When Jonathan and I went on a cruise to Bermuda with my family several years ago, the piped-in, controlled voice of Cruise Director Carlos drove me crazy.
Now, this was a lovely cruise. It was a privilege to relax and have my towels folded into animal shapes every night.
However, the oft-repeated, overly-enthusiastic announcements just did not work for me. (I’m an introvert who jumps like a startled deer at the sound of a ring tone.)
Several times a day, Cruise Director Carlos would blast over the loudspeakers, reading the rundown of social events with forced good cheer. After a few days, it really got on my nerves.
Here he was trying to make sure we didn’t miss a single opportunity for happiness, when we were so much happier left to our own devices.
By the end of the trip, I’d clench my fists at the sound of Carlos’s voice. But why was I ticked off at this upbeat guy who was just doing his job?
Feeling Judged and Controlled
Because I’d interpret his announcements as judgment. Because I thought he was implying that I wasn’t having enough fun, or the right kind of fun.
In short, I thought he was trying to judge and control me, and I resented him for it.
It’s amazing what our minds come up with, isn’t it?
In hindsight, my anger was never about Carlos at all. All he did was hold up a mirror – or rather, a microphone – to the voice in my own head. All he did was bring me face to face with Cruise Director Caroline.
She’s the part of my ego that wants to manage everybody’s good time. She’s the codependent who tries so hard to “make people happy” as if that was ever in her power.
For example, I used to think that it was my job to make sure that Jonathan’s and my weekends were “fun”.
More accurately, I used to think it was my job to plan activities that would sound cool, so that when people asked, “What did you do last weekend?”, I could give an answer that would meet with approval.
As though there was something wrong with saying, “Oh, we just read books and took naps and enjoyed ourselves.” As though what actually made us happy wasn’t good enough.
When I let Cruise Director Caroline run the show, I felt anxious about how we spent our weekends. I judged our quiet Saturdays even though I secretly preferred them … and I got frustrated when Jonathan didn’t try to “fix” them with me.
Yes, now and then I like to put on my shiny tank top and party. But mostly I prefer to curl up on the couch and read or go to a yoga class. (Yoga is great for introverts, as you get to share meaningful experiences without talking.)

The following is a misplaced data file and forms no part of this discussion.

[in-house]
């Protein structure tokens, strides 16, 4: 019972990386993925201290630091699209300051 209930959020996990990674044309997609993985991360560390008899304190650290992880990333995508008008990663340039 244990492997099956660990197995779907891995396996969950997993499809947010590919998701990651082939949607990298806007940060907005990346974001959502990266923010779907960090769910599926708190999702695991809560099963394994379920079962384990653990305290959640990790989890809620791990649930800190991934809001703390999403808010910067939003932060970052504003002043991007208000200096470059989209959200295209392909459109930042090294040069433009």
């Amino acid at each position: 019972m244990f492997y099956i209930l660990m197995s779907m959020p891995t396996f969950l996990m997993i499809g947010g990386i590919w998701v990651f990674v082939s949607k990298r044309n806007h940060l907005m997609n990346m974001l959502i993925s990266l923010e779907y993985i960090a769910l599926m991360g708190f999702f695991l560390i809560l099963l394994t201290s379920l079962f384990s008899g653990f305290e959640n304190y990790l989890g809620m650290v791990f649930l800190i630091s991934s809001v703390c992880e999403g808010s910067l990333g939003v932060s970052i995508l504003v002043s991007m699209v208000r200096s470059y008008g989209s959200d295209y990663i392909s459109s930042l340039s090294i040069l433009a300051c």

Controlled Cruise Director Caroline finds these true preferences very threatening. She thinks that I need to become a better me, preferably by putting down my journal and joining the group activities on the Lido Deck.
But what if I just let myself be who I am?
Question the Painful Thoughts
Recently I questioned the thought, “I need to make sure that Jonathan and I have fun weekends.” As a result, I discovered that it wasn’t true.
There was no need for me to “cruise direct” our free time. Whose business is it if I have fun? Mine. Whose business is it if Jonathan has fun? Jonathan’s.
And so what if our version of fun isn’t the same as other people’s? We’re certainly not the only introverts out there. I love the way Martha Beck describes her experience:
… My personality is more cat than dog. For years, I’ve pushed myself to be more social, more tail-wagging, more ingratiating. When I’m really honest, I wander off by myself almost all the time. I turned down several delightful New Year’s Eve invitations and went to bed at 9:00, not because I wasn’t in a festive mood – I was – but because a peaceful, restful new year was far more enjoyable for me than a noisy gathering. If this makes me the most boring human being in the world, I do not care.
Lately I’ve been having great weekends, in part because I’ve questioned the painful thought that I need to be different. What a relief it has been to make one small change with integrity.
What a relief to drop the story and embrace reality instead.
Ever questioned a painful thought? Join the conversation in the comments.
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